“You’re the department chair, faculty member, research director and a researcher. You think you’re busy – try to do those four jobs,” Zoldoske said.

With all of these responsibilities, one person would get stretched too thin in some places and excel in others. Eventually, the job was split in half to lighten the load. The position is now a research director’s position in enology and viticulture and does not require a PhD.

“A master’s with obviously some extensive research experience in the industry would be necessary to lead that,” Zoldoske said.

This is an opportunity for someone that is interested particularly in San Joaquin Valley viticulture because of the different variety of grapes. Many of the trellises are different, and the level of mechanization is much higher. Everything that plays a part for the San Joaquin Valley wine growers would be a focus point for this position.

“Certainly just because of our geographic location, that would be a big part of what that research portfolio might involve,” Zoldoske said.

This prestigious position is geared for somebody who wants to work in the wine industry as a research leader. This position offers growth within its own program.

“You are sort of untethered in the sense that [you can] make it everything you can make it, and just with this regional identity, right?” Zoldoske said.

Many major wineries located in the San Joaquin Valley are supportive of the Viticulture Enology Program at Fresno State and also serve on the advisory board.

“I think there’s just a lot of ups to this job and we’re real excited that it’s been split in half, so that we’ve got a pure researcher and then we’ve got someone on the other side that’ll be more academic with the department chair position and help with the teaching and other things,” Zoldoske said.

2017-06-22T14:19:55-07:00June 22nd, 2017|

Winegrape Grower Earns SIP Certification

Dana Merrill, Winegrape Grower Earns SIP Certification

By Patrick Cavanaugh, Deputy Editor


Dana Merrill is a seventh-generation farmer of an eighth-generation Californian farming family and president of Mesa Vineyard Management, a premium vineyard management service on the Central Coast. A graduate from Cal Poly with an Agriculture Business degree, He is a member of the Merrill Family Estates, an estate that produces premium winegrapes for its Pomar Junction Winery, and he’s extremely involved with the Paso Robles Wine Community.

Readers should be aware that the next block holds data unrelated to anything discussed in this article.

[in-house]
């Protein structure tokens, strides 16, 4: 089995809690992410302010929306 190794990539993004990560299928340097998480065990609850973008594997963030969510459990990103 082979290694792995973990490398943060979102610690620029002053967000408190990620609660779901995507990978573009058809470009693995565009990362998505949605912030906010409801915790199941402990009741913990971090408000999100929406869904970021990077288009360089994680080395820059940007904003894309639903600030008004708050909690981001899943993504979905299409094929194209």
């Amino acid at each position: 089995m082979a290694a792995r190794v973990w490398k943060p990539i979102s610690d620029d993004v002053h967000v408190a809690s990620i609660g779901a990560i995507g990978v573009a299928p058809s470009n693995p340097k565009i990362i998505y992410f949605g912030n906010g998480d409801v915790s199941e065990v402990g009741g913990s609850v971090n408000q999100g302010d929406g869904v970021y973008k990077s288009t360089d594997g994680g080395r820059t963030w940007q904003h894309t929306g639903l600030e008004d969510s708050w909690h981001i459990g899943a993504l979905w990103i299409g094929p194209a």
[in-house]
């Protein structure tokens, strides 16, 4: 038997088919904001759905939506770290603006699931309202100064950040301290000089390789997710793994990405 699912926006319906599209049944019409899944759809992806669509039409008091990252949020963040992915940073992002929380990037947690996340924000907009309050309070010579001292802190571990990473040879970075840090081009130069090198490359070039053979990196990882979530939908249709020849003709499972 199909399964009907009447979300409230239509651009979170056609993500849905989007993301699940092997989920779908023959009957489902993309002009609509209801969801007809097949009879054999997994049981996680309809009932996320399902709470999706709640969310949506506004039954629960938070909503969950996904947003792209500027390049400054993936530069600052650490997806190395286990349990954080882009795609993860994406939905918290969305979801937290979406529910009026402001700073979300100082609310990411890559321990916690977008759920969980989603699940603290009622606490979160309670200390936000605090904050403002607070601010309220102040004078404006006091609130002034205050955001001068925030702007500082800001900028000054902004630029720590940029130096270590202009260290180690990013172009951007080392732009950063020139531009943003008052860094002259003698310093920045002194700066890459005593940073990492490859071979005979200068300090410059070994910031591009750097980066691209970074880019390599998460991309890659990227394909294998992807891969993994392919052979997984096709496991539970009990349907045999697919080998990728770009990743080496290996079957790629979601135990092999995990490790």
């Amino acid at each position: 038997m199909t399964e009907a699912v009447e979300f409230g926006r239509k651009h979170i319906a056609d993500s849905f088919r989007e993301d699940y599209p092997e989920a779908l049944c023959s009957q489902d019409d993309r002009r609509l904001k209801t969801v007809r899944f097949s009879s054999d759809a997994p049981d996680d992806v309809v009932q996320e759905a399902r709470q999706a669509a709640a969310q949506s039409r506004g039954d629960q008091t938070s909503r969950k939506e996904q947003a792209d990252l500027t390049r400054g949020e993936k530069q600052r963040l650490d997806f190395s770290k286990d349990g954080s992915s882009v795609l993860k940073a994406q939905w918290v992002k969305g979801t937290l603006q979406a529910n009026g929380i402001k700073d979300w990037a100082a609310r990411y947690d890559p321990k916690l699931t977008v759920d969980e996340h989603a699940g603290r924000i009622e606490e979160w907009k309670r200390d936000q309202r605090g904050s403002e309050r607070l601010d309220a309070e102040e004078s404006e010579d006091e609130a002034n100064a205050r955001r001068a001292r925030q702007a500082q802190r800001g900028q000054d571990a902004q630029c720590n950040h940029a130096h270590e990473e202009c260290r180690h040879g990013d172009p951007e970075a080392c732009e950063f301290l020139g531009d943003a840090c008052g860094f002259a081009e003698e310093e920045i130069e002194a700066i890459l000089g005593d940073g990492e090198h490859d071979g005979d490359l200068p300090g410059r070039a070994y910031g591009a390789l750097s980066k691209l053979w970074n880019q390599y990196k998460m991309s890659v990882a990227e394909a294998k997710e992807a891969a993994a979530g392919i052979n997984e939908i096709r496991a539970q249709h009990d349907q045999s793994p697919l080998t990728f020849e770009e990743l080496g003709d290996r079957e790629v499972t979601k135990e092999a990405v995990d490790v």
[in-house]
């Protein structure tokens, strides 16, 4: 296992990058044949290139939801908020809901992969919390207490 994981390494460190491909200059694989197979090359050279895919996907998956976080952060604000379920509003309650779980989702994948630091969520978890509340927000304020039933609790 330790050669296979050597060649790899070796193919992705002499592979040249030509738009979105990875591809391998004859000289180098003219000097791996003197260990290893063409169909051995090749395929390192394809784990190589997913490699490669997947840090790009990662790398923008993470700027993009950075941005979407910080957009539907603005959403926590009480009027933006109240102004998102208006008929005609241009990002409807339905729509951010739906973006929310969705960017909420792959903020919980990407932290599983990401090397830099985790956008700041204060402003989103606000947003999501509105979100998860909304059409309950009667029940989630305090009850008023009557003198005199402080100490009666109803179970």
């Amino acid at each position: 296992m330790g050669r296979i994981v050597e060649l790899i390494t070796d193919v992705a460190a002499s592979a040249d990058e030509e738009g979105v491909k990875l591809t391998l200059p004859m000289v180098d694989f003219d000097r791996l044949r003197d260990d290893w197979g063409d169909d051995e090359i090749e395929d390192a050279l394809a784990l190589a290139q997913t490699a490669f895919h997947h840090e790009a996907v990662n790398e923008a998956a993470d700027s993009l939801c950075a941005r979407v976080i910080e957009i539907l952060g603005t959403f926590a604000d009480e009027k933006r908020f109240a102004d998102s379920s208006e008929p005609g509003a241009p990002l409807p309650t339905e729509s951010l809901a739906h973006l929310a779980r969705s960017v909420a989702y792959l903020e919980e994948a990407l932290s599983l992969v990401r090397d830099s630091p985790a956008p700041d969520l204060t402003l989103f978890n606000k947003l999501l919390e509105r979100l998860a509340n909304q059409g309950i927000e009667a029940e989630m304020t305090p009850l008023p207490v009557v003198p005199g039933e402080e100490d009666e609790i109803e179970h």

Recently, his winegrape growing operation earned the Sustainability In Practice (SIP) certification.

“We worked very hard to attain this certification,” Merrill said. “Most of the changes were positive moves. It’s not meant to be a penalizing certification, but there are specific restrictions. For example, we don’t use any Class I restricted materials. If the US Environmental Protection Agency has commented about a substance, ‘Hey, that is Class I. It may be legal, but as an herbicide, it has a tendency to leach into the groundwater,’ then the SIP system won’t allow it. There are times when I’ve said, ‘Boy, I wish I could use a certain material,’ but there are some I simply cannot use in order to qualify for the certification.”SIP Certified

Merrill continues, “The SIP also takes into account how you treat your labor. For example, more ‘points’ are awarded if you offer a benefit program, continuing education support, a retirement program, or health insurance. These days, everybody has to offer health insurance, but points are awarded for that, even though some of us have offered it for over 20 years. Points are also earned for best-practice management whether it is fertility management, soil probes, or having water meters on all your wells and using the information to manage how you irrigate. The idea is to encourage folks to do more and raise the bar.”

“Being SIP-certified helps with marketing too,” noted Merrill. “If you get the SIP seal on a bottle of wine, a consumer can go be assured of the excellent quality of that product.”

“It is marketing in the sense that we are always selling ourselves to the consumer,” Merrill explained. “You know, the consumer may ask, ‘Why should I buy a bottle of SIP wine? Why should I buy California wine?’ I think that branding or labeling conveys a message to customers about what is important to them. Some consumers are very environment-oriented; others are looking primarily for quality. Your label conveys that message. There are customers to whom it is less important, but I see its significance growing. I would say 50% of the people who visit our tasting room find that label on an SIP-certified bottle of wine quite meaningful,” Merrill said.



Mesa Vineyard Management

Sustainability In Practice (SIP)

US Environmental Protection Agency

2016-05-31T19:27:07-07:00October 14th, 2015|